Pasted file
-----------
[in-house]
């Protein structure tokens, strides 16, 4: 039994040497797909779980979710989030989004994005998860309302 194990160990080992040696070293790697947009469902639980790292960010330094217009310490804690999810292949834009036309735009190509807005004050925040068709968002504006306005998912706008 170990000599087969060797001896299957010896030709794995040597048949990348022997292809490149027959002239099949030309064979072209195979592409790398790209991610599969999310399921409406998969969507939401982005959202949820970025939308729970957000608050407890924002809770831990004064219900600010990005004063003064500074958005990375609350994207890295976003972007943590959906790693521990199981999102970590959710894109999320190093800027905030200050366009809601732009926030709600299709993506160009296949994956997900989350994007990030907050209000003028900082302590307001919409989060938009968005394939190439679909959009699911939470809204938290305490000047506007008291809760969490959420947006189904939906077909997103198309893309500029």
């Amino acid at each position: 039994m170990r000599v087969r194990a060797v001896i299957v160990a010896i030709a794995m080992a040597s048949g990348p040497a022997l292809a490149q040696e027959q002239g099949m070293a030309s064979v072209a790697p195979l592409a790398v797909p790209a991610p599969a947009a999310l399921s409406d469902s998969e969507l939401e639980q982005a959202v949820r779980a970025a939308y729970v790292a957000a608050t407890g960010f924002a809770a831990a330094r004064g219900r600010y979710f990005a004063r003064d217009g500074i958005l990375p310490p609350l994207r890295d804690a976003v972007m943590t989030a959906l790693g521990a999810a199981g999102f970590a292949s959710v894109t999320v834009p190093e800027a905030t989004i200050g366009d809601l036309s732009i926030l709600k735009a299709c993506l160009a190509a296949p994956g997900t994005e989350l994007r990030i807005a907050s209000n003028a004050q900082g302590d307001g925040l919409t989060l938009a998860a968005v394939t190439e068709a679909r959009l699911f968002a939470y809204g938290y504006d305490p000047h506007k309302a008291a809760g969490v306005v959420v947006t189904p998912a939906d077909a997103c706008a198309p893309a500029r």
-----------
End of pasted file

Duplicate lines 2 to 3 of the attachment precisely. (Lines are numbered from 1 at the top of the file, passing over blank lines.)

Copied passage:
């Protein structure tokens, strides 16, 4: 039994040497797909779980979710989030989004994005998860309302 194990160990080992040696070293790697947009469902639980790292960010330094217009310490804690999810292949834009036309735009190509807005004050925040068709968002504006306005998912706008 170990000599087969060797001896299957010896030709794995040597048949990348022997292809490149027959002239099949030309064979072209195979592409790398790209991610599969999310399921409406998969969507939401982005959202949820970025939308729970957000608050407890924002809770831990004064219900600010990005004063003064500074958005990375609350994207890295976003972007943590959906790693521990199981999102970590959710894109999320190093800027905030200050366009809601732009926030709600299709993506160009296949994956997900989350994007990030907050209000003028900082302590307001919409989060938009968005394939190439679909959009699911939470809204938290305490000047506007008291809760969490959420947006189904939906077909997103198309893309500029």
């Amino acid at each position: 039994m170990r000599v087969r194990a060797v001896i299957v160990a010896i030709a794995m080992a040597s048949g990348p040497a022997l292809a490149q040696e027959q002239g099949m070293a030309s064979v072209a790697p195979l592409a790398v797909p790209a991610p599969a947009a999310l399921s409406d469902s998969e969507l939401e639980q982005a959202v949820r779980a970025a939308y729970v790292a957000a608050t407890g960010f924002a809770a831990a330094r004064g219900r600010y979710f990005a004063r003064d217009g500074i958005l990375p310490p609350l994207r890295d804690a976003v972007m943590t989030a959906l790693g521990a999810a199981g999102f970590a292949s959710v894109t999320v834009p190093e800027a905030t989004i200050g366009d809601l036309s732009i926030l709600k735009a299709c993506l160009a190509a296949p994956g997900t994005e989350l994007r990030i807005a907050s209000n003028a004050q900082g302590d307001g925040l919409t989060l938009a998860a968005v394939t190439e068709a679909r959009l699911f968002a939470y809204g938290y504006d305490p000047h506007k309302a008291a809760g969490v306005v959420v947006t189904p998912a939906d077909a997103c706008a198309p893309a500029r």